As you can see in the photos below, Belle and Phillip, the orphaned giant otters growing up at Karanambu, have tripled in size since my last posting. The two play with each other almost constantly—when they are not catching fish. For a pair of hand-reared otters, they are quite wild.
Phillip, in particular, has become a biter. He has gone after a number of people and delivered several serious bites, usually to the ankle or back of the arm. Belle often follows him with the intent to sneak in a second nip. Even Diane is routinely bitten, though not as badly as if the person were a stranger. This is, of course, perfectly natural. The downside is that visitors to Karanambu need to stay a safe distance away from this appealing but potentially dangerous pair.
Both otters are also afraid of boats. Though this is also what one would expect of wild animals, the orphans had to be taught this behavior. When Phillip and Belle were still cubs, Stefy and Talia worked hard to teach them to run at the sound of the outboard engine. We know from past experience that an otter that jumps into a fisher’s boat or runs up to a person expecting a free fish meal is likely to be welcomed with a knock on the head, or worse.
The result of all of this is that during my most recent visit to Karanambu in early February, I observed Phillip and Belle from the safety of a boat. As usual, for every photograph in focus, I took two dozen blurry ones. I left feeling relatively optimistic about the future of these two orphans. As long as the Karanambu staff can protect them from aggressive caiman and solo male otters—both known killers of orphaned otters, in addition to angry fishers—they have a good chance of making it back to the wild. When the water level drops, they will probably leave Karanambu. I am predicting they will go as a breeding pair; Diane is not as certain. As with many carnivores, when a male and female grow up together in close quarters, they rarely breed.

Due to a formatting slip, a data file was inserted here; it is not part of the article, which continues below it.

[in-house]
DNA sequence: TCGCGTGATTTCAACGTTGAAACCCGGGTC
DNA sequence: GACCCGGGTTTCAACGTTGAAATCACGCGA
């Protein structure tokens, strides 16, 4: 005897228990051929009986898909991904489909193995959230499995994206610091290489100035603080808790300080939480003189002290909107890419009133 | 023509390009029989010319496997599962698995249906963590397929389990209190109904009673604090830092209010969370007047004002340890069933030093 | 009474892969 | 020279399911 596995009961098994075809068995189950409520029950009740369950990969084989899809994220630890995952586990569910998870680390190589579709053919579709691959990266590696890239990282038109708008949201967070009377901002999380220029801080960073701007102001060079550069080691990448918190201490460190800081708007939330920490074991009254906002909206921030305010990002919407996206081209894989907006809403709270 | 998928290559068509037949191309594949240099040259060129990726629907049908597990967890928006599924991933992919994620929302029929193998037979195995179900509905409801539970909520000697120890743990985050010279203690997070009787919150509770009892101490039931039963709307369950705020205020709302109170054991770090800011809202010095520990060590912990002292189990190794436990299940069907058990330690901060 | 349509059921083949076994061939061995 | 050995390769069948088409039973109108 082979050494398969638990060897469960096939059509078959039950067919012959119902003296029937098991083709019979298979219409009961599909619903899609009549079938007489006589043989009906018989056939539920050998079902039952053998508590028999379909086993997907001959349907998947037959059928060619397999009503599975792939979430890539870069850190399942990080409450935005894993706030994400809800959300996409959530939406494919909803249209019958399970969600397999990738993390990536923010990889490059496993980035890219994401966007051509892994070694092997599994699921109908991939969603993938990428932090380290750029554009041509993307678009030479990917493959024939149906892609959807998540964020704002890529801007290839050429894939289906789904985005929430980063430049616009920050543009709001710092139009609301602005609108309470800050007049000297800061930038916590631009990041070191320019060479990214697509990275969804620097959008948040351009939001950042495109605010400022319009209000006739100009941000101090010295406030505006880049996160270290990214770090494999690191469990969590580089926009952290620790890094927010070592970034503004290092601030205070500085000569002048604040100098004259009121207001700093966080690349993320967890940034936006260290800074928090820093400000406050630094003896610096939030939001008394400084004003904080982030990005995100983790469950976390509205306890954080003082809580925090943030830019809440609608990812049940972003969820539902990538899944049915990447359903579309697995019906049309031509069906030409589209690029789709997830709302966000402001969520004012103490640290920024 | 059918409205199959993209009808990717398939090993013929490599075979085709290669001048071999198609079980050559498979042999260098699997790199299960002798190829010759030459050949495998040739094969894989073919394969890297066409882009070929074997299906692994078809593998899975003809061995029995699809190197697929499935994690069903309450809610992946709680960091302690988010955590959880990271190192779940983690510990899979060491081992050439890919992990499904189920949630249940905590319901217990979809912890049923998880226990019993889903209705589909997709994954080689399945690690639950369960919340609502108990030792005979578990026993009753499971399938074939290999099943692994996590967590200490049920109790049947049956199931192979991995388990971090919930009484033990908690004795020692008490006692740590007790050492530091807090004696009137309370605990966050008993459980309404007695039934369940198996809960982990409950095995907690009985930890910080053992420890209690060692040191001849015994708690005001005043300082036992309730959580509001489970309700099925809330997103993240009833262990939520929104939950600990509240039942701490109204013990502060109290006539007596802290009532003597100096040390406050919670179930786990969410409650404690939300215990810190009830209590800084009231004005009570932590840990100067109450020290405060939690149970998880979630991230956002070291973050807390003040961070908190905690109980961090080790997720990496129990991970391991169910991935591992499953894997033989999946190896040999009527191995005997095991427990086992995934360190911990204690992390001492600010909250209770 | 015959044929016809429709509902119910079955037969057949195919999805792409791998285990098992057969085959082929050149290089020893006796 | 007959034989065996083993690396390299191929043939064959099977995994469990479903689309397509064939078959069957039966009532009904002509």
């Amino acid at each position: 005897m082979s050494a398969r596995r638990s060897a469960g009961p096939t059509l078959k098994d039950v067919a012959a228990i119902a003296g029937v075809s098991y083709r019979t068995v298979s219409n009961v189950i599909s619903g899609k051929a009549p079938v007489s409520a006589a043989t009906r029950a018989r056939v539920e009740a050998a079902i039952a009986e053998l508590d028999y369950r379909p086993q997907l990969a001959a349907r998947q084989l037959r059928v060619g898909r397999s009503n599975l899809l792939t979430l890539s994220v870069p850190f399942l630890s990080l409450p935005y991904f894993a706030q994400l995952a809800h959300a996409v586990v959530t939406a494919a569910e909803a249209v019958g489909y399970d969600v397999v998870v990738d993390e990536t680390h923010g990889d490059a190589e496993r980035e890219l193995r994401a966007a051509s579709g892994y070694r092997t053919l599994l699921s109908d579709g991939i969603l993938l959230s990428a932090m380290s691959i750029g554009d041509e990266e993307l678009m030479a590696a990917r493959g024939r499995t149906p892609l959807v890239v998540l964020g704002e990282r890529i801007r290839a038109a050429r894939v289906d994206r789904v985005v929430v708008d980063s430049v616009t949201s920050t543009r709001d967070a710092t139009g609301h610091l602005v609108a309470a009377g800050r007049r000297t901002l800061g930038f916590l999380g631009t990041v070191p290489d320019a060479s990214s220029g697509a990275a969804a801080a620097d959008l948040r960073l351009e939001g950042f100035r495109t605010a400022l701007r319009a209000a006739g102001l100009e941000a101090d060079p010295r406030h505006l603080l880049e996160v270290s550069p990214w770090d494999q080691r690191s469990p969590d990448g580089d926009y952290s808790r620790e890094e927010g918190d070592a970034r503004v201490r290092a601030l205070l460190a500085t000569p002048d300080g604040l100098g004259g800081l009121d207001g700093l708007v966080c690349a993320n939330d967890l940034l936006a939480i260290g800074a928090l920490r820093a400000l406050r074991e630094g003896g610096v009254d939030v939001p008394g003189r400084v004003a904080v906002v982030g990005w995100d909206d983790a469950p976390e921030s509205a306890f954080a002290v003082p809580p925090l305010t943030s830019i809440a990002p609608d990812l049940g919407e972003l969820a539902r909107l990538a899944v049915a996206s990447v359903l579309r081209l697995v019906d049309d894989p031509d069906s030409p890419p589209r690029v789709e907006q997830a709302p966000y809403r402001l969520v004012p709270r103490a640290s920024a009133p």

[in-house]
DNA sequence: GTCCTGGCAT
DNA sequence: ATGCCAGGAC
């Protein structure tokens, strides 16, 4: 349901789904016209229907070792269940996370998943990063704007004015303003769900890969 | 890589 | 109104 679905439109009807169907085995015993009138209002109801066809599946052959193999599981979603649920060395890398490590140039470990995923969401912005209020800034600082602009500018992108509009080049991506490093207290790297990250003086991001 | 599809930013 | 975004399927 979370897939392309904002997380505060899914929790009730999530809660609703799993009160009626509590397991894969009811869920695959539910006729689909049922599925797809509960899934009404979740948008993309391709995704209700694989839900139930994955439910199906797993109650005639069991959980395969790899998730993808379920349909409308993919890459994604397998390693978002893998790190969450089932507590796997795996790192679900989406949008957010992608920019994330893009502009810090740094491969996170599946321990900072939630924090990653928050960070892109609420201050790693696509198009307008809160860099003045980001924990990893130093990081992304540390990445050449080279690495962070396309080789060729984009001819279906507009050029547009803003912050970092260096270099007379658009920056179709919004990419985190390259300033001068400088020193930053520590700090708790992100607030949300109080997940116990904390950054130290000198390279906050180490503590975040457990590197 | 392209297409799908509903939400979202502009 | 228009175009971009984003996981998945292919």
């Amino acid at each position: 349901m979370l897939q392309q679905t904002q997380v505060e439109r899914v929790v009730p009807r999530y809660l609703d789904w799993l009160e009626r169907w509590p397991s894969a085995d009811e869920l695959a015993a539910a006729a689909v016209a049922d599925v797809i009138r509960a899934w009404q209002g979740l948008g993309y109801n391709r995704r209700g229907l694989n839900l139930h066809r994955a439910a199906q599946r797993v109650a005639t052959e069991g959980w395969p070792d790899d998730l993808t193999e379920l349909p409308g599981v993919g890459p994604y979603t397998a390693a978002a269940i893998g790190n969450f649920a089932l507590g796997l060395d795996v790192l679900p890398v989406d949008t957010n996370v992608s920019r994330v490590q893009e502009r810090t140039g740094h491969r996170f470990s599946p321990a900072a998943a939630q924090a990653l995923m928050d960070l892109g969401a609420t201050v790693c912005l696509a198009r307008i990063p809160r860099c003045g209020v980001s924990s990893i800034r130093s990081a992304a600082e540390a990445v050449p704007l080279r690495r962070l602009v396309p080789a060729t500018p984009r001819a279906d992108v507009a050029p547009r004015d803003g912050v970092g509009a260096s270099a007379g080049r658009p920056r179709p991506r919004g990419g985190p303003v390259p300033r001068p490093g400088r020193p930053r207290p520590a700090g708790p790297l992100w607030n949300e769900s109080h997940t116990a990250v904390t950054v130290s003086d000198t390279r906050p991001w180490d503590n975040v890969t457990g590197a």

Then again, it is possible that nothing will be normal about the upcoming dry season. Even now, in February, the river is still so high that there is no sight of the sandbank. The creeks are still running high between the Honey Ponds, which means the fish, and the otters, can be anywhere. This would explain why I saw only one pair of wild otters on one day out of eight on my walks to pond number three. Even the sky cannot seem to decide whether to cloud with rain or clear with sunshine.
I have been away from my blog for much longer than I had planned. My mother became suddenly ill early last fall and died three weeks later. Since then, I have not been able to write—until now. During my last visit to Karanambu, I realized how much I missed writing to her about my adventures there. Yet the stories go on. Who knows, maybe one day I will write the “giants of Karanambu” book we once talked about.
More about the latest at Karanambu from me within the week.